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I've seen a great connection between how happy people feel about their workspaces and how happy they feel they are in are them, physically and mentally.

When on-boarding in my first regular job, we received a couple of hours training in how to adjust you chair from the health-and-safety manager.

Fantastic training, him spinning around a chair showing how everything can be adapted, optimal eye, leg, waist, elbow height, the company gym instructor visiting demonstrating cases of how necks can get bent forward just by looking at a screen for a couple of years, the company doctor telling stories of the results of not complaining about feeling uncomfortable, and the lawyer telling us that this advice is useful coz we're giving it to you now, don't forget it.

I've worked in a lot of other places since. Some have been more haphazard/freedom-giving in implementing a comfortable desk and I'm a fan of that: Put a stack of paper under the monitor. Have a footrest instead of adjusting the chair. Bring in a fishtank and have some (real) fish (not a screensaver) swimming past you while you work, go to the gym for an hour when there aren't meetings, lots of plants, do a standing desk on empty paper boxes, bring a camping bed to store under your desk and take a nap after lunch on it. Pretty free workspaces.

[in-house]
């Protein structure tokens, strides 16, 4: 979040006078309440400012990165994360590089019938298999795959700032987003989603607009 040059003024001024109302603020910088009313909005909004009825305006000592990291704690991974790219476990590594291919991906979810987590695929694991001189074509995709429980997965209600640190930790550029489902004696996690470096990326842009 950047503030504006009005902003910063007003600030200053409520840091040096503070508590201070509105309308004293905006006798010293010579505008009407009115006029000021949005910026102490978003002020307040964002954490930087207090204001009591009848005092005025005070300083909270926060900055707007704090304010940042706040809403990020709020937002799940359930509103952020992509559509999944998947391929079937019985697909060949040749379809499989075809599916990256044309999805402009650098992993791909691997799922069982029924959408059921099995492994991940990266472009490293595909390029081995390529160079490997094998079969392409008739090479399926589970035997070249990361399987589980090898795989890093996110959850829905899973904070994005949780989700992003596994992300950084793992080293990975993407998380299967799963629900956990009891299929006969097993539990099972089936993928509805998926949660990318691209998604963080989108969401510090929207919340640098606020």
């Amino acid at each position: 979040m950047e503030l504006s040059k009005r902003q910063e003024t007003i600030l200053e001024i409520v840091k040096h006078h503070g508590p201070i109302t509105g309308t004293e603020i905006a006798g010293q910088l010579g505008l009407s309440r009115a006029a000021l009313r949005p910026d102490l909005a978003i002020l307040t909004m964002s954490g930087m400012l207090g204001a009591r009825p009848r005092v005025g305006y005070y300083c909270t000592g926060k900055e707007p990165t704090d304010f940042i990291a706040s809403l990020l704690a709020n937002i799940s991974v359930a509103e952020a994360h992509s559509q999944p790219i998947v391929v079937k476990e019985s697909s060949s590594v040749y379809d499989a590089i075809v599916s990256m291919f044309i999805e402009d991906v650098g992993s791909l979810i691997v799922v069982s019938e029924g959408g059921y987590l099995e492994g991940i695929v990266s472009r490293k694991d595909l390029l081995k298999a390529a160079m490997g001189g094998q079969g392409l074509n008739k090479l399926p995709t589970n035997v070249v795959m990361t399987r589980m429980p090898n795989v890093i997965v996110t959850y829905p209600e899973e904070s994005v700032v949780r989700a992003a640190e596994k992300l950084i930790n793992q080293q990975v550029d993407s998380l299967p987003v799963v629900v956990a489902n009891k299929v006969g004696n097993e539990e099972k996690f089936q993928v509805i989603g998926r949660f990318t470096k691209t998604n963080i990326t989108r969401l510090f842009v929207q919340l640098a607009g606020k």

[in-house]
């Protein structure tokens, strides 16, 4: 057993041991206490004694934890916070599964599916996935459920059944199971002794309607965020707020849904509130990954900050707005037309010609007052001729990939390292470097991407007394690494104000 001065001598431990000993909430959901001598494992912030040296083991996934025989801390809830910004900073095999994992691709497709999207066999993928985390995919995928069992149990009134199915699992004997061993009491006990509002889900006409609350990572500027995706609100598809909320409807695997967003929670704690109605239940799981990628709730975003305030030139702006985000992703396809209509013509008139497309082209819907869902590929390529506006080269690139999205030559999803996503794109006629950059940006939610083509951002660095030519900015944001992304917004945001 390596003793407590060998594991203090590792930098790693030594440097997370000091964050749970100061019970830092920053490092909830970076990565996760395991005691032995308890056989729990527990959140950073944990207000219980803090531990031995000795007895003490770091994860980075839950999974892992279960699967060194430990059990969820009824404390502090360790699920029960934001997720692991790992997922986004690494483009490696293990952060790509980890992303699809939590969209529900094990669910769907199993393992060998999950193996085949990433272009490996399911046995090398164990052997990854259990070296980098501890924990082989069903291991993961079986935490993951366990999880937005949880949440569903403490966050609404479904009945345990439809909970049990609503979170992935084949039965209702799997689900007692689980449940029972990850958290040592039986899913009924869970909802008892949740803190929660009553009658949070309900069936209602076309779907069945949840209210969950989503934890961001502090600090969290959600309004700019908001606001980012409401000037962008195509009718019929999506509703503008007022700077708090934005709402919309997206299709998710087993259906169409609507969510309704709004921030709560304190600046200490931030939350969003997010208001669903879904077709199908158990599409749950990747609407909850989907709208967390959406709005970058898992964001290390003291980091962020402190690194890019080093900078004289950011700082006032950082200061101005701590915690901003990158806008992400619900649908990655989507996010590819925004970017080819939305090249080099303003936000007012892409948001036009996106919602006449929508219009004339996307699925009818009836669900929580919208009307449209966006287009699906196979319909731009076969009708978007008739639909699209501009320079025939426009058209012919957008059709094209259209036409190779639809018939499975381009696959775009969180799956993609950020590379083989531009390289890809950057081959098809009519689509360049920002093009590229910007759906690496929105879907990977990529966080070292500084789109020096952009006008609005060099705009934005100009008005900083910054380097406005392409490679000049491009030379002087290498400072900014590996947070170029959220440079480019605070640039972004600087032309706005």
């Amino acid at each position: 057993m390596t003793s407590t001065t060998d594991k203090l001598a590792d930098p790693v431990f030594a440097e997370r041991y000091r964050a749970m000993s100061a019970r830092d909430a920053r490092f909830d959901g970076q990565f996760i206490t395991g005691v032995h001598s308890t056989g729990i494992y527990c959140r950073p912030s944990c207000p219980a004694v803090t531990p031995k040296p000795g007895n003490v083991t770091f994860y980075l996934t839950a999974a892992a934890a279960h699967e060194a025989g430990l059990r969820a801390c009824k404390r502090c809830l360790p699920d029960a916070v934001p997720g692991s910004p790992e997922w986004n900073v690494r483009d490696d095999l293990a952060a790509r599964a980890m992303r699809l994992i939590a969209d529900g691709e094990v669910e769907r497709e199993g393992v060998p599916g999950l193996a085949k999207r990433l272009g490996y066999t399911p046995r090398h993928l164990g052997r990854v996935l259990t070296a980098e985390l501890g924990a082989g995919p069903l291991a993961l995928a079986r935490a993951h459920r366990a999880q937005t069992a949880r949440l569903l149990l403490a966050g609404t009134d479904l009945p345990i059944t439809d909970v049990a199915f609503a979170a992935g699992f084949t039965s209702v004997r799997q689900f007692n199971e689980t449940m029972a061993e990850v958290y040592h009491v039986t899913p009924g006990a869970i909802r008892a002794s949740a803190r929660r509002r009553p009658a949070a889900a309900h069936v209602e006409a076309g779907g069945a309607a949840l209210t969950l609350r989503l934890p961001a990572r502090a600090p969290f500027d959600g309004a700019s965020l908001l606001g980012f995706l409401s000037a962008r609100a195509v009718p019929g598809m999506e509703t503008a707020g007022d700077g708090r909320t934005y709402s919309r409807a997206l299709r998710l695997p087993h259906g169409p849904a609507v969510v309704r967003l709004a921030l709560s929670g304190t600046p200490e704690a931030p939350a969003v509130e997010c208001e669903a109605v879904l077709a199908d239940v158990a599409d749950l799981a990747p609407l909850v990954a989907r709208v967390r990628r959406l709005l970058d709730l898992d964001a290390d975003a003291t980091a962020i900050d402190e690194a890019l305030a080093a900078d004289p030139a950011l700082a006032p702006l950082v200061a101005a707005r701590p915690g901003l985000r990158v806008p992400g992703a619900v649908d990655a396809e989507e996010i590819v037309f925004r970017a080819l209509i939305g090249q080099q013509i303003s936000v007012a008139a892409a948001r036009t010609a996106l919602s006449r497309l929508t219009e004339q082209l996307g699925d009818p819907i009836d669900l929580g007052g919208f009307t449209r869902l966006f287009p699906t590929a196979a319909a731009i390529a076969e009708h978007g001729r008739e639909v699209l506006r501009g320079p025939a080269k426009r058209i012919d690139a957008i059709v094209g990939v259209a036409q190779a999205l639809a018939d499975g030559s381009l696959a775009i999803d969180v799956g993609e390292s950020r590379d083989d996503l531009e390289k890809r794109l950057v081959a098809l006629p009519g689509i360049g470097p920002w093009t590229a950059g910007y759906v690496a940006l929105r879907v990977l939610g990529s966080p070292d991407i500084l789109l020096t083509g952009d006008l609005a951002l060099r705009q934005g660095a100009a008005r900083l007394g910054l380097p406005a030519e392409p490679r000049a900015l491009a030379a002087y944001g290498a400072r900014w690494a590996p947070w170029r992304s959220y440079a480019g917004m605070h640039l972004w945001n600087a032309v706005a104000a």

What I've seen work, and not work, and work better, and this is complete anecdote: Colleagues that have the training to have been informed of best practices, and have an idea of the optimal 'springiness' setting to set their chair to have fun with their chair have freedom with their chair. Companies that do that then then also allow their employees to choose how to setup their environment are more productive, committed and a lot happier.

Open-office environments are actually OK for this. But not hot-desking ones. Feeding your fish is 2-3 minutes of not staring at a screen or typing, refreshment. Knowing the cleaner will throwaway a present for a colleague if you're not cleaned your desk in the evening is a prison. Having plenty of small meeting rooms available can provide peace and privacy.

And a quick nap on a colleague's borrowed camping bed when you're in for a long day, is bliss.




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